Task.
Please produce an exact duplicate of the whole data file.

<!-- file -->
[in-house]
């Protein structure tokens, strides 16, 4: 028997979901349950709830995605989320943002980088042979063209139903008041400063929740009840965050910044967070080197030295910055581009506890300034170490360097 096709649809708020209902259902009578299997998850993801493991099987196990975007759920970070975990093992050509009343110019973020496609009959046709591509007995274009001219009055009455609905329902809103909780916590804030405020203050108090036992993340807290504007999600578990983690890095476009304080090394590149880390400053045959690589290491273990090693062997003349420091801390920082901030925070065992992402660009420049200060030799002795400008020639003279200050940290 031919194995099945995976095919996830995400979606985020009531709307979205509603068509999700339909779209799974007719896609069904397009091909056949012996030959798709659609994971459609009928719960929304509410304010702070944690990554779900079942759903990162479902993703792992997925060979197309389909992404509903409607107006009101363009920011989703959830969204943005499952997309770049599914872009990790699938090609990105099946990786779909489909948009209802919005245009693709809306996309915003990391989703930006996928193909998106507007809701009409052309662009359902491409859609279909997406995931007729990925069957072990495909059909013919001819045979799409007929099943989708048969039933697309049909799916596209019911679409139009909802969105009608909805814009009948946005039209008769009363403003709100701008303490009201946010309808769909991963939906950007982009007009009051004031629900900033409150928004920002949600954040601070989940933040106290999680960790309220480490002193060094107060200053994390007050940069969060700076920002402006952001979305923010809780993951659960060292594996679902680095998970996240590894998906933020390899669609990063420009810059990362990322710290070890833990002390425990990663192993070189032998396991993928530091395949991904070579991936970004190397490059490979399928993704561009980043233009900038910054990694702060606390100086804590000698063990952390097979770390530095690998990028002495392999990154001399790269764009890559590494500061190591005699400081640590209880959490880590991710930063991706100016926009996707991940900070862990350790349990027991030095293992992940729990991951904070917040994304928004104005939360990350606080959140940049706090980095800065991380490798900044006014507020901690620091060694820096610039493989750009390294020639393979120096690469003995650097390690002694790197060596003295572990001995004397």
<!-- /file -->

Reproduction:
[in-house]
């Protein structure tokens, strides 16, 4: 028997979901349950709830995605989320943002980088042979063209139903008041400063929740009840965050910044967070080197030295910055581009506890300034170490360097 096709649809708020209902259902009578299997998850993801493991099987196990975007759920970070975990093992050509009343110019973020496609009959046709591509007995274009001219009055009455609905329902809103909780916590804030405020203050108090036992993340807290504007999600578990983690890095476009304080090394590149880390400053045959690589290491273990090693062997003349420091801390920082901030925070065992992402660009420049200060030799002795400008020639003279200050940290 031919194995099945995976095919996830995400979606985020009531709307979205509603068509999700339909779209799974007719896609069904397009091909056949012996030959798709659609994971459609009928719960929304509410304010702070944690990554779900079942759903990162479902993703792992997925060979197309389909992404509903409607107006009101363009920011989703959830969204943005499952997309770049599914872009990790699938090609990105099946990786779909489909948009209802919005245009693709809306996309915003990391989703930006996928193909998106507007809701009409052309662009359902491409859609279909997406995931007729990925069957072990495909059909013919001819045979799409007929099943989708048969039933697309049909799916596209019911679409139009909802969105009608909805814009009948946005039209008769009363403003709100701008303490009201946010309808769909991963939906950007982009007009009051004031629900900033409150928004920002949600954040601070989940933040106290999680960790309220480490002193060094107060200053994390007050940069969060700076920002402006952001979305923010809780993951659960060292594996679902680095998970996240590894998906933020390899669609990063420009810059990362990322710290070890833990002390425990990663192993070189032998396991993928530091395949991904070579991936970004190397490059490979399928993704561009980043233009900038910054990694702060606390100086804590000698063990952390097979770390530095690998990028002495392999990154001399790269764009890559590494500061190591005699400081640590209880959490880590991710930063991706100016926009996707991940900070862990350790349990027991030095293992992940729990991951904070917040994304928004104005939360990350606080959140940049706090980095800065991380490798900044006014507020901690620091060694820096610039493989750009390294020639393979120096690469003995650097390690002694790197060596003295572990001995004397």